It has been four years since Wendy Darling has had any contact with Never Land. At that time her dog Nana snagged Peter Pan’s shadow away from him as he and Tinker Bell listened in at her upstairs bedroom window while she described the latest adventures in Never Land to her brothers, Michael and John. Since then Wendy has kept the shadow tucked away in a bureau, waiting for Peter to return for it.
In the meantime Wendy’s life has devolved into daily lessons, managing domestic duties while her mom socializes and shops, and trying to fit into the normal social life of a sixteen-year-old London girl—a task at which she finds herself hopelessly inept. She hides away her writings about Never Land because her brothers have moved on to more adult pursuits. Her parents, concerned that she is not preparing herself for her future life as a wife and mother, inform her that they have arranged for her a job as governess in Ireland. She is bereft at the thought of leaving London and abandoning the writing life that means so much to her.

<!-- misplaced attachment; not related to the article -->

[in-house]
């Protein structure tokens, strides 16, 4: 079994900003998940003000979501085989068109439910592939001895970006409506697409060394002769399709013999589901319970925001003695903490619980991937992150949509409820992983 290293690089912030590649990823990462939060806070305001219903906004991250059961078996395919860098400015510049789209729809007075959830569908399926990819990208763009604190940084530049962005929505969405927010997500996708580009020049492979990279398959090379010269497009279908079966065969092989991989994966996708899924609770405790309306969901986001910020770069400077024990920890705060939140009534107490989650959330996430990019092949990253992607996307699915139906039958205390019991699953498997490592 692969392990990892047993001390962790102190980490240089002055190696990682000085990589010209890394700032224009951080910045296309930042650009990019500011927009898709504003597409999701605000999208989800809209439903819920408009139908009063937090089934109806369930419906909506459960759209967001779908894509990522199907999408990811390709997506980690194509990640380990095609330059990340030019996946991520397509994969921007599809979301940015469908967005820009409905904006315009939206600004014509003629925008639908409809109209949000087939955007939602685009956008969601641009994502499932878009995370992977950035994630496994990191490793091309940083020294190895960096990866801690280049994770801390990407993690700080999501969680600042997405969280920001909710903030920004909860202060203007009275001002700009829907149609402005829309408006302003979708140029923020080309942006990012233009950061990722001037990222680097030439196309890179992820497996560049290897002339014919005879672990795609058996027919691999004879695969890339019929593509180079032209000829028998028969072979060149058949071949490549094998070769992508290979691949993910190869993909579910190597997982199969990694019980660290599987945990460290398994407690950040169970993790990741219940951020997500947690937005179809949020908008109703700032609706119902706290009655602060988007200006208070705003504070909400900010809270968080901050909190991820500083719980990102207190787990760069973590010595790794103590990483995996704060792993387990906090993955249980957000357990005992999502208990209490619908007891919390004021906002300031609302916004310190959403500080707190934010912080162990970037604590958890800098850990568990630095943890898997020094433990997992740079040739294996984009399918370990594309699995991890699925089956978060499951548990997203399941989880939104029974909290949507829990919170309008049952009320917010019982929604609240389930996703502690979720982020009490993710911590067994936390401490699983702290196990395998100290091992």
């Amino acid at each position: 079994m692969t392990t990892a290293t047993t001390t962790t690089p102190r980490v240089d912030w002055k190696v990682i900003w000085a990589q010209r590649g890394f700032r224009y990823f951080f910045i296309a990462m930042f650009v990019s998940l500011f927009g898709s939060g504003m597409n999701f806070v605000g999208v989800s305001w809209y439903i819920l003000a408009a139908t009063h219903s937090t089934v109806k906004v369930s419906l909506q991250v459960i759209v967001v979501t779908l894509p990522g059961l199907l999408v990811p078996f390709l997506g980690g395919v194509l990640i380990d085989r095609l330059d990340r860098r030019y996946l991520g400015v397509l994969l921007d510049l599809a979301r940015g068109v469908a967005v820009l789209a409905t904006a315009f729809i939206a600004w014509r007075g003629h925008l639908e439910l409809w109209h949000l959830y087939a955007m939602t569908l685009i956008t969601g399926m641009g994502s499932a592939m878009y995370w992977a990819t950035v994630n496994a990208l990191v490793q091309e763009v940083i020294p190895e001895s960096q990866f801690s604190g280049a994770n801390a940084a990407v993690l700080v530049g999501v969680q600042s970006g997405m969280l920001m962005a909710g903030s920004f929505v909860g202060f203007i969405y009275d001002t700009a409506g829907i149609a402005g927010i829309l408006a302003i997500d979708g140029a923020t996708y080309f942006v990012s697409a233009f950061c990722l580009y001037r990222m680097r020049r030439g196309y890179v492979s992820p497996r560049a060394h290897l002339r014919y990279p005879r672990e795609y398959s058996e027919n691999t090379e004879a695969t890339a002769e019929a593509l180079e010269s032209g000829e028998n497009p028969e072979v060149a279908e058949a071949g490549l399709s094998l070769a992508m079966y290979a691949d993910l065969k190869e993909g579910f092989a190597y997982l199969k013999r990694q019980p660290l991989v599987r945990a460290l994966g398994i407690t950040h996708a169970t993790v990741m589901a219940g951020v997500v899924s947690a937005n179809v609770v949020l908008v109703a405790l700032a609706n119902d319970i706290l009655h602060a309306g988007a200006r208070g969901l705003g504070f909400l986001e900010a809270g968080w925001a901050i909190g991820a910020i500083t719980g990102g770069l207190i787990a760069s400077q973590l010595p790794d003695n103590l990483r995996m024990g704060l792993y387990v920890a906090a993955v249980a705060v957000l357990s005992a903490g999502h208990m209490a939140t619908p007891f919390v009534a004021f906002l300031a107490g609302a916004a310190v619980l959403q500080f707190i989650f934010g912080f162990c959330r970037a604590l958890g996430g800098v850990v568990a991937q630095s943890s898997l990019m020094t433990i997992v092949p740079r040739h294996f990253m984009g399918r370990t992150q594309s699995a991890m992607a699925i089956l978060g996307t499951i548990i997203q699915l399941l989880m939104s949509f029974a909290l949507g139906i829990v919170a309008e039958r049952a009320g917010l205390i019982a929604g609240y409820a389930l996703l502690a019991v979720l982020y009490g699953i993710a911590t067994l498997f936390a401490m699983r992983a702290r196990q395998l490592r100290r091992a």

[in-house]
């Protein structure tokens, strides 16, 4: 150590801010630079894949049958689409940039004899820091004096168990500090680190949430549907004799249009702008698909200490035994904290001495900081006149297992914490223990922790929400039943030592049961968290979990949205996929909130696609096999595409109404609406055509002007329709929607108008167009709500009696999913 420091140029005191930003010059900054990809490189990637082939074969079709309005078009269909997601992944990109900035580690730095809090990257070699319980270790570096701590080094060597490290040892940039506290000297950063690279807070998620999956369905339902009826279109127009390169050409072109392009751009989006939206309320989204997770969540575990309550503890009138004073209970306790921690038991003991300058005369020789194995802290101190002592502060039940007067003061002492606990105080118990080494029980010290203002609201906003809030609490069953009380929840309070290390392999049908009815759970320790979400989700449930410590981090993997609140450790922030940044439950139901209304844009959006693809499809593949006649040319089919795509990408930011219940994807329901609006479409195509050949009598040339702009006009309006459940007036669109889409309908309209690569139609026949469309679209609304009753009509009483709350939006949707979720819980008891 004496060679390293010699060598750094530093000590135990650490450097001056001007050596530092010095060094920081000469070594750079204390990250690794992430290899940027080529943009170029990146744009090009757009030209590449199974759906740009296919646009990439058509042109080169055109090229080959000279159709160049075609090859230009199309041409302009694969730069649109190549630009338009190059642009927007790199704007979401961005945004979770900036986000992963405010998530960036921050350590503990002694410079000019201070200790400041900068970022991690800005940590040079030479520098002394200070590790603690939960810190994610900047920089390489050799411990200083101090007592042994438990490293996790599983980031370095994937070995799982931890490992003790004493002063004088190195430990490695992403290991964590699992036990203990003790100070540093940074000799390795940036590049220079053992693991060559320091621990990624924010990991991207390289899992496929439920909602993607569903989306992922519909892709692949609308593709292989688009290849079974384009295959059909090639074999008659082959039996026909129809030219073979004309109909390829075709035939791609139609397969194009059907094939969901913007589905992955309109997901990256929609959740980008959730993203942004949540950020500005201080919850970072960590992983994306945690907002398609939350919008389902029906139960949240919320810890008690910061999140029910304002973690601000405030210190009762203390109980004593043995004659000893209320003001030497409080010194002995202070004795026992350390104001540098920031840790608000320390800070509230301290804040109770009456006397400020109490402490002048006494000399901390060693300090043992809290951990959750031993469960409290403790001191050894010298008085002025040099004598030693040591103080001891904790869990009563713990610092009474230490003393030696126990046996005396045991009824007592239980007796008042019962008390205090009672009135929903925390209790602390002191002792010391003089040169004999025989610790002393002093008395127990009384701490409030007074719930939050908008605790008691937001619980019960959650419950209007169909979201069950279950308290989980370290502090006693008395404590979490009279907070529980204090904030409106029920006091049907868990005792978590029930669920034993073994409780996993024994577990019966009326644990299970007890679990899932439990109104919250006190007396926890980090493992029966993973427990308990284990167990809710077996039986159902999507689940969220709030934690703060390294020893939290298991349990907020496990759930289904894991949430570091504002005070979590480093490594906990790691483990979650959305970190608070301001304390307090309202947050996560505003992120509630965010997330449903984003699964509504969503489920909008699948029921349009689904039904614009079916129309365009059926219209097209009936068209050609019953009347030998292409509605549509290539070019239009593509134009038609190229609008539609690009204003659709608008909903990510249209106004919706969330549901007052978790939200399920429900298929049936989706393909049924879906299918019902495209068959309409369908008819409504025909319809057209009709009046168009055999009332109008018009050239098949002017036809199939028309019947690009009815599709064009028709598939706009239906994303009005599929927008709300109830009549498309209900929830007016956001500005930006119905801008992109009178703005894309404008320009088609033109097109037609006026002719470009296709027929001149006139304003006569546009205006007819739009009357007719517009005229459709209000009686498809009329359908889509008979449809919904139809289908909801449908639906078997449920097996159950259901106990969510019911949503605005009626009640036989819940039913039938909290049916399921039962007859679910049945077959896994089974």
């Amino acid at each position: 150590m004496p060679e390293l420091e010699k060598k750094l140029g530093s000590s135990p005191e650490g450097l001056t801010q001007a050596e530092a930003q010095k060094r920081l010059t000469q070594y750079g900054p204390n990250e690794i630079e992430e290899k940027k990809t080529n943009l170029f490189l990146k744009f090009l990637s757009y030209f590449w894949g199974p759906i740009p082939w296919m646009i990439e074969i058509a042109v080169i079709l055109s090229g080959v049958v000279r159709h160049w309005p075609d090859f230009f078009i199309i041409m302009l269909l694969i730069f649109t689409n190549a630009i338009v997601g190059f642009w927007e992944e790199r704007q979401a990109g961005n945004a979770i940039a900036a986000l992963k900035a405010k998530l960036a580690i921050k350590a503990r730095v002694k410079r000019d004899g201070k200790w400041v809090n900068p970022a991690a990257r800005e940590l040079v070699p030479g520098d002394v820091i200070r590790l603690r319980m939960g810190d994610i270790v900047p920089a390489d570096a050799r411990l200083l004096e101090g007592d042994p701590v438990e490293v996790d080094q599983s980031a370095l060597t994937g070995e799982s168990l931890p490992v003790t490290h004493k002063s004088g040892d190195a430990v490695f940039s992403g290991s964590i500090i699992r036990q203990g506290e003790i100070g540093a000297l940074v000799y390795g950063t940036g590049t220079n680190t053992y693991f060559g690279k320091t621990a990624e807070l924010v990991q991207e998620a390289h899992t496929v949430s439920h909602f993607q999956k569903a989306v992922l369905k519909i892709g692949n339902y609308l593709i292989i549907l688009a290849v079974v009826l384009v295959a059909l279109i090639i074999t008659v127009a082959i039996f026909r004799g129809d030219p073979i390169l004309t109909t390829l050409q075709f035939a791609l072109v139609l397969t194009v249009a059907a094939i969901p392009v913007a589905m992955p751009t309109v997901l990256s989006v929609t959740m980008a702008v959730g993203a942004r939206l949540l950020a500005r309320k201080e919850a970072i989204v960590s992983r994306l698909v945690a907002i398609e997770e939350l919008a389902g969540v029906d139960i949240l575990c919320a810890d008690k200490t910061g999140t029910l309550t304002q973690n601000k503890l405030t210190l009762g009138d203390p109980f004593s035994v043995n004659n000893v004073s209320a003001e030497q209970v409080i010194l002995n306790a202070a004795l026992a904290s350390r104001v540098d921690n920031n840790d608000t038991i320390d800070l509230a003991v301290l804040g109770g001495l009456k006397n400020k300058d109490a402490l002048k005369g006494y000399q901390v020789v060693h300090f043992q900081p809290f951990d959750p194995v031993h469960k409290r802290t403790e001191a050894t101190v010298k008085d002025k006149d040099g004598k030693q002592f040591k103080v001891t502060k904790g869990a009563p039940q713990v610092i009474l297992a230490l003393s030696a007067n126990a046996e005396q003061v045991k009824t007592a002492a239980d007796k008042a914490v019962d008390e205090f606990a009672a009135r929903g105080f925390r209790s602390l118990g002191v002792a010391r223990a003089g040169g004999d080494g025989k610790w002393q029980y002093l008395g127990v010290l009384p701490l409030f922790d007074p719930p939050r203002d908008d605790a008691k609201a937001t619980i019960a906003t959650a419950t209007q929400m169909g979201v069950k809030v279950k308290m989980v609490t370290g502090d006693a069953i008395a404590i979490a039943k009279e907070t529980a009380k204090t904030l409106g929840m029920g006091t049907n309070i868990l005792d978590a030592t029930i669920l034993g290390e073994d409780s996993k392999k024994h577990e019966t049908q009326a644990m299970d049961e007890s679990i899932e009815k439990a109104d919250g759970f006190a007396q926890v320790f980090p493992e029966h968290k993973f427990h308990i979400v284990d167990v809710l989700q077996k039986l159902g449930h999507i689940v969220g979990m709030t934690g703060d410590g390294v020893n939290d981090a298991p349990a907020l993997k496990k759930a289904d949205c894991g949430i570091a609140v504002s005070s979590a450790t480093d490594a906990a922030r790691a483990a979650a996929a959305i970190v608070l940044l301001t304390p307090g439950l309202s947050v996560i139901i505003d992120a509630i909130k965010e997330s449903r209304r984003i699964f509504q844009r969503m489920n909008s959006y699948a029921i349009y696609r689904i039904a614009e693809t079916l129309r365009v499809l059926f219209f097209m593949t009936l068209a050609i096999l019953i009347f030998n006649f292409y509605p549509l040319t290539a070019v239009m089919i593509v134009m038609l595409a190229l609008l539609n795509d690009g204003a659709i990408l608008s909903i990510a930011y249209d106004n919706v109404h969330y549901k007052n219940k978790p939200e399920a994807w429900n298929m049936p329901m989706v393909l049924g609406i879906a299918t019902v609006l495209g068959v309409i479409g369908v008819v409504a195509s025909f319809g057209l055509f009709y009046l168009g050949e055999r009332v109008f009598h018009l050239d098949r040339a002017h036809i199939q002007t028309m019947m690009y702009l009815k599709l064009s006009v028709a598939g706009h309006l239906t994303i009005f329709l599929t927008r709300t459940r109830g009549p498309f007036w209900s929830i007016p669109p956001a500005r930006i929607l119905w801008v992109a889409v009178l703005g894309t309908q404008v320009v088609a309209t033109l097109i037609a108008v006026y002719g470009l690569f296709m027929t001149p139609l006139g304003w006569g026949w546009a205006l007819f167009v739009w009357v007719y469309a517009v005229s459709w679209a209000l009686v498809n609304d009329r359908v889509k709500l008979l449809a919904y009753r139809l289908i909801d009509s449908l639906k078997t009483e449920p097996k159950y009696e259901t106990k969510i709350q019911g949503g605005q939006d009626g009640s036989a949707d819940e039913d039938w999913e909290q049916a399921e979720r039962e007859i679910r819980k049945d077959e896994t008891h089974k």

Then comes Tinker Bell knocking at her upstairs window, so to speak. Peter is missing! And in trouble in Never Land! Wendy must come to help! Never friends but always competitors (in Tink’s mind, anyway), the two join forces on a quest to restore Peter to his position as leader of the Lost Boys and to save him from Captain Hook’s evil design of total destruction.
This is quite the reimagined slant on the Peter Pan story and presents some fascinating ideas about the power of literary creation. It also touches on such social topics as gender stereotyping and managing psychological stressors of jealousy, hate, revenge and retribution. It is really too sophisticated in parts for younger readers. (At one point Hook says, “I ought to shoot you in the head, you insane, Freudian dimwit. . . .We’re only Jungians on this boat, you know. . . .”) There are two references to Wendy’s threatened “maidenhood” but no sexual or offensive language issues otherwise. There are episodes of violence that might be frightful to young readers.
Categories: Books with No Objectionable Content, Diversity, Fantasy, Parent Conflict, Peer Relationships, Violence, Wizarding and Magic
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